Much has been written, especially recently, about cannabinoids and the growing popularity of CBD.
What are cannabinoids and what do they do? Is CBD a cannabinoid? Where do they come from and what are they for? These are some of the questions we will try and answer.
This article is by no means a detailed explanation of how cannabinoids work. Rather, it is more of an overview of cannabinoids.
The subject of cannabinoids is sort of fragmented and kind of overwhelming. We will try to breakdown and simplify what they are and what they do.
Of course, at CBD Stasis, we like to discuss CBD, which is a phytocannabinoid (more on these later). We will give you information on CBD wherever we can and explain how it fits into the cannabinoid spectrum.
Let’s break it down…
What are cannabinoids?
Cannabinoids is a broad classification of the chemical compounds discovered to naturally exist in cannabis, or that are produced in mammals as part of the endocannabinoid system.
It can be rather confusing. But the name originated with the discovery of compounds found in cannabis as part of research into the psychoactive properties of marijuana. Cannabis can refer to the marijuana plant or to any of the plants in the cannabis family, including hemp – and cannabinoids can be found in all the cannabis family of plants.
But, there are cannabinoids found in other places as well; in other plant families and in fungi.
They are also found in all mammals as part of the endocannabinoid system, a system of compounds produced by our body in combination with cannabinoid receptors. This system is used to regulate or modulate neural pathway signals.
In addition, science has created many synthetic cannabinoids in an effort to study and understand the endocannabinoid system and to develop new drugs for various conditions.
All cannabinoids are lipid based, consisting of fatty acids or esters of fats and oils. This means they are not soluble in water and must be extracted with solvents or with processes to extract oils.
To review: cannabinoids are naturally found in
1] marijuana plants
2] cannabis family of plants (like hemp)
3] other plants and fungi (like echinacea and black truffles)
4] inside of all mammals as a part of our endocannabinoid system
Let’s start with exogenous cannabinoids first, also known as exocannabinoids.
Exogenous cannabinoids – outside the body.
Some of these compounds are the cannabinoids you have probably heard of, like THC and CBD.
Exogenous cannabinoids (exogenous means “outside the body”) are sometimes referred to as exocannabinoids. These are are produced outside the body of mammals. Most of these are plant based and are called phytocannabinoids.
There are actually many plant based chemical compounds, or phytocannabinoids. Cannabis alone has over 112 cannabinoids (so far) among the 600+ chemical compounds currently uncovered. Hemp has its share as well.
In addition there are sources outside the cannabis family, plants like echinacea, that also contain compounds that are nearly identical to the cannabinoid compounds found within our bodies.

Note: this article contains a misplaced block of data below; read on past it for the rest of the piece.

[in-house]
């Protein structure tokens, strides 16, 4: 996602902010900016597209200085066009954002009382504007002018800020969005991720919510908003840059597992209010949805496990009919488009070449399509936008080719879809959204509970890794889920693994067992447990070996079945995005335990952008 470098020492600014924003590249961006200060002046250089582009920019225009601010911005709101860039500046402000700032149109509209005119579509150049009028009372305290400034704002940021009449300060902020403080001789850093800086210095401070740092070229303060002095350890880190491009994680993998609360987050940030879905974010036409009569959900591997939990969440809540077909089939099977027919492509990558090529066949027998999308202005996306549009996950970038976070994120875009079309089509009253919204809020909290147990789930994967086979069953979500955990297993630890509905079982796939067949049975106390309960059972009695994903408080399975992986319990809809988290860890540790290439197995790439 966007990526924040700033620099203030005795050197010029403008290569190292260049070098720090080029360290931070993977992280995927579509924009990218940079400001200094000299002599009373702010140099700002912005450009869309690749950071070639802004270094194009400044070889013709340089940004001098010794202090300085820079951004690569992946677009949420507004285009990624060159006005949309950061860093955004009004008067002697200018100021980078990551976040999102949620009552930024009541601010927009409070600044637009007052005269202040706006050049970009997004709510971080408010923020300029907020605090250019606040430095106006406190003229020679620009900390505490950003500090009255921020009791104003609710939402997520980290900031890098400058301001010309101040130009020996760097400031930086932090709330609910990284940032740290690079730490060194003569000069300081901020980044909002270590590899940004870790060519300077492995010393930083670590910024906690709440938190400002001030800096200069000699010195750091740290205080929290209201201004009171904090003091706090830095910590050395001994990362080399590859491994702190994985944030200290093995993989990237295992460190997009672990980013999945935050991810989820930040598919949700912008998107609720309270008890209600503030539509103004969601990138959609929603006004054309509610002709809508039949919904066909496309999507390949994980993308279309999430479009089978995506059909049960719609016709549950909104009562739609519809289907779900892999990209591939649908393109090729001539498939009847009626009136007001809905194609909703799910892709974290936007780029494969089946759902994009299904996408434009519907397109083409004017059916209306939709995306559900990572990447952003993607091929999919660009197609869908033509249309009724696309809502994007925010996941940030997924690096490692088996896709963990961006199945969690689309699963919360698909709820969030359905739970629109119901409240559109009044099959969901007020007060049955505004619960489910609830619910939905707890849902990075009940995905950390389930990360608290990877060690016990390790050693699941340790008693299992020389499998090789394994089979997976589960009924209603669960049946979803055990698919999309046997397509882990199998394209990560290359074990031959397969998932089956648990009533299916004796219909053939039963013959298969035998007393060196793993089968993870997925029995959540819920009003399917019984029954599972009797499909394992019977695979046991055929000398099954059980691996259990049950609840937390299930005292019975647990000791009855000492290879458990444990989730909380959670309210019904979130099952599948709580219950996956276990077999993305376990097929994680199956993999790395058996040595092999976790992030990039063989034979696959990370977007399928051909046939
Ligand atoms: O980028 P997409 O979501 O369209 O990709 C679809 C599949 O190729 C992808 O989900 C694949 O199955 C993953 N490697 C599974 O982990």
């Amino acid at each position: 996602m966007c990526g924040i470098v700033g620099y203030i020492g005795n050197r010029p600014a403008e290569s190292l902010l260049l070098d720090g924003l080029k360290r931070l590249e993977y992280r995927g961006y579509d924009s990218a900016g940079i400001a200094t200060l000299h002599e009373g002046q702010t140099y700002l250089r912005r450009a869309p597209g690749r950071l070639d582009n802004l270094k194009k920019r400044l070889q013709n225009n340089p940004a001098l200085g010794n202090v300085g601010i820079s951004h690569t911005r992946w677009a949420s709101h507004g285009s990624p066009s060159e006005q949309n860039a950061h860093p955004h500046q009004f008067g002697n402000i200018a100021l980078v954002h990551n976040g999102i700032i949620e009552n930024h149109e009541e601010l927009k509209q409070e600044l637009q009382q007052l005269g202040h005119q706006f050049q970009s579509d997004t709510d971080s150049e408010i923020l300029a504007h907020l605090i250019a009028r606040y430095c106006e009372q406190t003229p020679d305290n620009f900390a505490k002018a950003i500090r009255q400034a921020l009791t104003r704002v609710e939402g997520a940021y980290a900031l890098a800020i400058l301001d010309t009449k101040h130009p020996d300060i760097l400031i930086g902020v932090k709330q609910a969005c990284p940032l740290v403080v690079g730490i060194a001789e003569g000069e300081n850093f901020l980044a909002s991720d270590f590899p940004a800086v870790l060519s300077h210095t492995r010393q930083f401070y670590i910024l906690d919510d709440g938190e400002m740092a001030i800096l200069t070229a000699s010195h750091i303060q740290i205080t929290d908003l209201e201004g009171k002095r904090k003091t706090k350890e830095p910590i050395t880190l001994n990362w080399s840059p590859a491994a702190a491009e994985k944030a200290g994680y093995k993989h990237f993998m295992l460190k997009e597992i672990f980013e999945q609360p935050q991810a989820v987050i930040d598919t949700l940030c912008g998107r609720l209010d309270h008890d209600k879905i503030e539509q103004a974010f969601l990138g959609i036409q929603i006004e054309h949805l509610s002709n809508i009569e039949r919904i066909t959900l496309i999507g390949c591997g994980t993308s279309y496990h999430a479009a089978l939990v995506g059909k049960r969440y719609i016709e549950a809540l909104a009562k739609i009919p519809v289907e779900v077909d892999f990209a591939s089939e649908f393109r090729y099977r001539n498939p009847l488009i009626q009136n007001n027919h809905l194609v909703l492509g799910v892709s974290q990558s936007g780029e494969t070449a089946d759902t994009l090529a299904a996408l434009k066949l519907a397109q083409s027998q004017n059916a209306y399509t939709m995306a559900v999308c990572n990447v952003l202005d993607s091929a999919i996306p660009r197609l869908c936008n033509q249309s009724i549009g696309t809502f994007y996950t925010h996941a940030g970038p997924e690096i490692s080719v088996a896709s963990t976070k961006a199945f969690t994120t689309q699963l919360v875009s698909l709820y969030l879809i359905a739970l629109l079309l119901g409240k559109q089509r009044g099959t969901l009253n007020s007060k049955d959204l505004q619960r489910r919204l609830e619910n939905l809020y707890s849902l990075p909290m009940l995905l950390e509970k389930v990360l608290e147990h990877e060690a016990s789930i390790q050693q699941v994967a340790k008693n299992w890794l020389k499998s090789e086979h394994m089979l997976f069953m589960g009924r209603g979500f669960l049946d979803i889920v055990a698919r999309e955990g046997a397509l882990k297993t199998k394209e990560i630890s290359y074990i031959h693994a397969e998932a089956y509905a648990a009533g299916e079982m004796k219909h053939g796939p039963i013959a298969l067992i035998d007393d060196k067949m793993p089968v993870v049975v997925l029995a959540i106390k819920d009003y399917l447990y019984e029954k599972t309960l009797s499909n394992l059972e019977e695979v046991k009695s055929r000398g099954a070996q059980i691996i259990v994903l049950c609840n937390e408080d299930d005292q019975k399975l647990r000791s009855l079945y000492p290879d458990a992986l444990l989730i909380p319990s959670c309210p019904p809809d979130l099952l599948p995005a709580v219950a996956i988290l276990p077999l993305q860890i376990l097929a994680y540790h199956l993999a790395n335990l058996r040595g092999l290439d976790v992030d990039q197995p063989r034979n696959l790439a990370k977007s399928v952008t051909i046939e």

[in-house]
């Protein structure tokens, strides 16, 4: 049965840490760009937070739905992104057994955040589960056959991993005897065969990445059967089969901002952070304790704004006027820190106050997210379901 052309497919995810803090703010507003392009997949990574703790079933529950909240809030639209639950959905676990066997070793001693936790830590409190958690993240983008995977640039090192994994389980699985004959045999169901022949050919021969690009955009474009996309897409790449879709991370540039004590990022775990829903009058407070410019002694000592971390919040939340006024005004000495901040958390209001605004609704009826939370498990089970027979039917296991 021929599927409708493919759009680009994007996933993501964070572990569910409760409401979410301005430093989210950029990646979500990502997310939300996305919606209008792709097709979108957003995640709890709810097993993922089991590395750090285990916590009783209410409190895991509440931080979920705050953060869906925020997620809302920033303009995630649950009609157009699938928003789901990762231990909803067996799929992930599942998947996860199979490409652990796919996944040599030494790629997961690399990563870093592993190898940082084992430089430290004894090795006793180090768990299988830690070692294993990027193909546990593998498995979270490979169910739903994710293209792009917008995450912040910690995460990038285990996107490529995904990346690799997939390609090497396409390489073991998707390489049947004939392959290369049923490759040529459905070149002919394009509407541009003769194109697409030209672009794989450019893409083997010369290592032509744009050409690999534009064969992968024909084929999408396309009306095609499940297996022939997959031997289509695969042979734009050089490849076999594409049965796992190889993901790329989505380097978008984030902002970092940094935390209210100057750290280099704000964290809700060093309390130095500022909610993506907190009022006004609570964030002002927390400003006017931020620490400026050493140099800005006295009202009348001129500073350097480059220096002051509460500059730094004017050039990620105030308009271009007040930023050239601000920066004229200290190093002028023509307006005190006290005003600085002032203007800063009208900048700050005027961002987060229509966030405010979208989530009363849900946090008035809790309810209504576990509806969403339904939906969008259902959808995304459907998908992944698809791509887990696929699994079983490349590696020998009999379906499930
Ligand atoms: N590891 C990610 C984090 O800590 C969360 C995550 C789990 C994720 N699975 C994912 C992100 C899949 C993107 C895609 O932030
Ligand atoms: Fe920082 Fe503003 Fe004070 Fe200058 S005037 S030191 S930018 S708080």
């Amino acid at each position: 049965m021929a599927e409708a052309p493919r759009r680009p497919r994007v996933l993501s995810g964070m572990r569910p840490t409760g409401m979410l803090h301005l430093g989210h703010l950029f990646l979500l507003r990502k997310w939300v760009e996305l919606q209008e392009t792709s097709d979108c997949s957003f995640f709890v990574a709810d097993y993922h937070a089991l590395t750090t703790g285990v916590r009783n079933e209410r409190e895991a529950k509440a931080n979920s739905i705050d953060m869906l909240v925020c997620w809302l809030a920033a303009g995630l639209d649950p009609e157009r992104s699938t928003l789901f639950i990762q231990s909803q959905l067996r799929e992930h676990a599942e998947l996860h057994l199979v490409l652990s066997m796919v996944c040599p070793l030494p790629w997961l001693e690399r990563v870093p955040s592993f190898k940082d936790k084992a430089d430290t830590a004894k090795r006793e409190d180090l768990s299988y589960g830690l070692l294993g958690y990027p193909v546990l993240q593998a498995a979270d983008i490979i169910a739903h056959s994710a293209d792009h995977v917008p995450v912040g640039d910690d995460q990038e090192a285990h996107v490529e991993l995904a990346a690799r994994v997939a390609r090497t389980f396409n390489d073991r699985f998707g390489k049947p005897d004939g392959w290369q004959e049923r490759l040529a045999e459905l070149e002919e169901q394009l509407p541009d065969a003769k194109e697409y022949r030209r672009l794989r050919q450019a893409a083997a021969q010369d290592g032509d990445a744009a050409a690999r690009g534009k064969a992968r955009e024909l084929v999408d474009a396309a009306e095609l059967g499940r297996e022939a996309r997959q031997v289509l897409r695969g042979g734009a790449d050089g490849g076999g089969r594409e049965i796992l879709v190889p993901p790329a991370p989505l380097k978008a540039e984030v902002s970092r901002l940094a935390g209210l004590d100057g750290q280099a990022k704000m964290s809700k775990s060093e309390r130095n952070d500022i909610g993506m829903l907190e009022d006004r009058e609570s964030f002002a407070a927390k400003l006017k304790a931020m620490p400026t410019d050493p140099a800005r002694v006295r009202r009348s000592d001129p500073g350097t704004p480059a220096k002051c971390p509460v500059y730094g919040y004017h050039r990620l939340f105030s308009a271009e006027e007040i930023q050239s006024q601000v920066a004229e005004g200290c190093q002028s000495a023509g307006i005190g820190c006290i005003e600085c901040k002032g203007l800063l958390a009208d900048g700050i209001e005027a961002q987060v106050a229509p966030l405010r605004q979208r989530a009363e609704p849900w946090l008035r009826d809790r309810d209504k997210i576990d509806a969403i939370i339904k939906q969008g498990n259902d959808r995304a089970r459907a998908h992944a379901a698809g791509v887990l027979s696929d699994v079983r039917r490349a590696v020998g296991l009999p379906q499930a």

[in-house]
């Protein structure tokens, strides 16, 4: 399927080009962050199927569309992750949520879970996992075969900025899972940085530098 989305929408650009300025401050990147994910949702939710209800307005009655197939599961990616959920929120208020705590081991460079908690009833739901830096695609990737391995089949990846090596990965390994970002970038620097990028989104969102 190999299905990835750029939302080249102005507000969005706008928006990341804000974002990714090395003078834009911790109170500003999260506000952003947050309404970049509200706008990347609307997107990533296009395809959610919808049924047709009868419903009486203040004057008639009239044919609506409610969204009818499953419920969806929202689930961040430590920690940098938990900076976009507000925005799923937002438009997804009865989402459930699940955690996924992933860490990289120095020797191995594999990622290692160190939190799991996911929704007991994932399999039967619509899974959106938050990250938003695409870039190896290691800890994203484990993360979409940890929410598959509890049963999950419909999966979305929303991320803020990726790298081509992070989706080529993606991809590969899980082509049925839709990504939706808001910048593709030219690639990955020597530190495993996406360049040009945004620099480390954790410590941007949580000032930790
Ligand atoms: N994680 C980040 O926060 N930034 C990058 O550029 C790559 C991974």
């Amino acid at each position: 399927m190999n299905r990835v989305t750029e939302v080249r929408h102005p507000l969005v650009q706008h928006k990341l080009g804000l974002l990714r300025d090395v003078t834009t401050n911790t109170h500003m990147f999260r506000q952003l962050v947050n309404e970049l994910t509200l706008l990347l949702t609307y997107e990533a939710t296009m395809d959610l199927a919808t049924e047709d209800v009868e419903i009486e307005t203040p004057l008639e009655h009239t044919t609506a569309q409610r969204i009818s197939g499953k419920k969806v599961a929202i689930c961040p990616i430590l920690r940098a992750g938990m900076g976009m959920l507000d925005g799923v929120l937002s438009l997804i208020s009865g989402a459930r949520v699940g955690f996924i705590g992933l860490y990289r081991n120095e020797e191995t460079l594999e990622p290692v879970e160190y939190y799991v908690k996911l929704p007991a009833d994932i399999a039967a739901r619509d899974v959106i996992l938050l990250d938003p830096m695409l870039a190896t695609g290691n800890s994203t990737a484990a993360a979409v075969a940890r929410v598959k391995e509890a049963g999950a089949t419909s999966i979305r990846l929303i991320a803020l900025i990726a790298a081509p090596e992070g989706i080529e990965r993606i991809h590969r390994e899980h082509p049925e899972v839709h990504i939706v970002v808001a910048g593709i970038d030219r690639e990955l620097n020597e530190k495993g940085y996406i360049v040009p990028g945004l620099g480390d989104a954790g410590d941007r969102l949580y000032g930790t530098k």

The list of phytocannabinoids just from cannabis is lengthy, but the main ones that have been studied to some degree are:
THCA (Tetrahydrocannabinolic acid)
CBDA (Cannabidiolic Acid)
CBGM (Cannabigerol Monomethyl Ether)
In marijuana, THC is the most abundant of the cannabinoids found, especially in more modern varieties where this has been bred into the plants.
Another of the more abundant is CBD, now becoming more popular because of its health benefits without producing psychoactive side effects.
Many cannabinoids are altered or produced as the plant is dried and aged, or when it is heated – as in the case of marijuana. For example, THC is converted from THCA as the plant dries, Or it can be produced from CBG as the plant grows.
Next, let’s look at the endocannabinoids.
Endocannabinoids – inside the body.
These are the not-so-popular cannabinoids found inside our bodies and the bodies of all mammals.
It’s true, all mammals have endocannabinoid systems and produce cannabinoids internally.
Endocannabinoids were not discovered until after the first compounds classified as cannabinoids were found in cannabis (that explains all the naming surrounding “cannabis”),
They are produced by our bodies as part of the endocannabinoid system. This system, which is still being very actively researched, is not entirely understood, However, enough is known that the system seems to modulate neural pathway signals and activity.
The endocannabinoid system is comprised of both cannabinoids and receptors, or neurotransmitters, in our brain and throughout parts of our body. The known receptors are referred to as CB1 and CB2.
Endocannabinoids that react with these receptors are being discovered frequently as research continues, but the two main ones are;
Anandamide (also known as N-arachidonoylethanolamine or AEA)
The endocannabinoids do not work with the CB1 and CB2 receptors in the usual way. Instead they are retrograde transmitters, a process where one cell sends reciprocal messages back to another cell that regulates it. Or put another way, the function of one part of a cell is controlled by feedback from another part of the cell. [Wikipedia – retrograde signaling]
More needs to learned, but it seems that endocannabinoids are produced to modulate signals in the neural pathways created by stress factors in our body – to put it simply.